Optical encoders such as glass scales are often used for linear position measurements that require micron-level resolution. But applications in industries such as semiconductor and aerospace — especially those that involve optics — require measuring capabilities in the nanometer and even picometer ranges, beyond the resolution of most scale-based optical encoders. For these applications, direct, non-contact measuring technologies, such as interferometric laser encoders, can provide resolutions down to the picometer range.
Interferometric laser encoders — also referred to as laser interferometer encoders or laser displacement sensors — interpret the interference of two laser beams to determine the position or motion of a target object. The operating principle relies on a laser source whose beam is split into two beams that are identical but directed along different paths.
One beam is sent to a reference mirror while the other is sent to a mirror on the object being measured (the measurand). The two beams are then reflected back by their respective mirrors and combine before reaching a detector. However, the differing travel distances of the two beams puts them out of phase, so when they’re recombined, they create an interference pattern.
The interference can be constructive, where the combined wavelengths produce a bright fringe, or destructive, where the combined wavelengths produce a dark fringe. This variation in the intensity of the combined light is cyclic, and one cycle of variation occurs every time the measurement beam (and, therefore, the measurand) is displaced by one-half of laser’s wavelength. The detector uses this variation in intensity and its relationship to the laser’s wavelength to determine the amount of movement of the measurand.
The resolution and repeatability of a laser interferometer encoder are directly related to the wavelength of the laser beam and the stability of the wavelength. Because wavelength stability is affected by environmental conditions such as changes in temperature, pressure, or humidity (all of which affect the refractive index of air), laser interferometer encoders include environmental compensation electronics to ensure a consistent wavelength, even under changing environmental conditions.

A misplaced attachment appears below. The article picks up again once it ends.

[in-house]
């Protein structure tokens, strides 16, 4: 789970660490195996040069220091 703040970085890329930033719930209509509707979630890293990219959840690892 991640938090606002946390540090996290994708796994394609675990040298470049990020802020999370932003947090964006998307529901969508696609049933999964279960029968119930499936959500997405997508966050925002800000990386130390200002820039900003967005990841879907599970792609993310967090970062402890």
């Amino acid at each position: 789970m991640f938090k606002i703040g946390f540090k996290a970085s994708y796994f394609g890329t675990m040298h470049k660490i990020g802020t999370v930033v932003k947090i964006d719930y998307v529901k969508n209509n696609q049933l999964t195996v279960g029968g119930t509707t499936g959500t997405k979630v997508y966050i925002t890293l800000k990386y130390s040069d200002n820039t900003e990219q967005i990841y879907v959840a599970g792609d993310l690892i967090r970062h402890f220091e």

In addition to very high accuracy and resolution, one of the primary benefits of a laser interferometer encoder is that the measurement mirror can be mounted directly at the point of interest, reducing or eliminating Abbé error due to offset between the measurement location and the point of interest. And although laser interferometry requires numerous components — a beam source, splitters, mirrors, and detectors — laser interferometer encoders typically use just two or three components — a laser source and one or two detectors, with functions such as environmental compensation and beam steering integrated into these main components.
Although applications that require position measurements at the nanometer and sub-nanometer level typically have very small travel distances, such as linear motor or piezo stages used in semiconductor lithography, interferometric laser encoders can also provide high-resolution measurements over very long travel distances. Typical measurement capabilities are up to several meters, and some laser interferometer encoders can measure lengths up to 30 or 40 meters. The ability to measure positions in the sub-micron range over long distances is especially useful for gantry systems, such as CNC and CMM (coordinate measuring machines) applications, where high resolution feedback is required over several meters and multiple axes.
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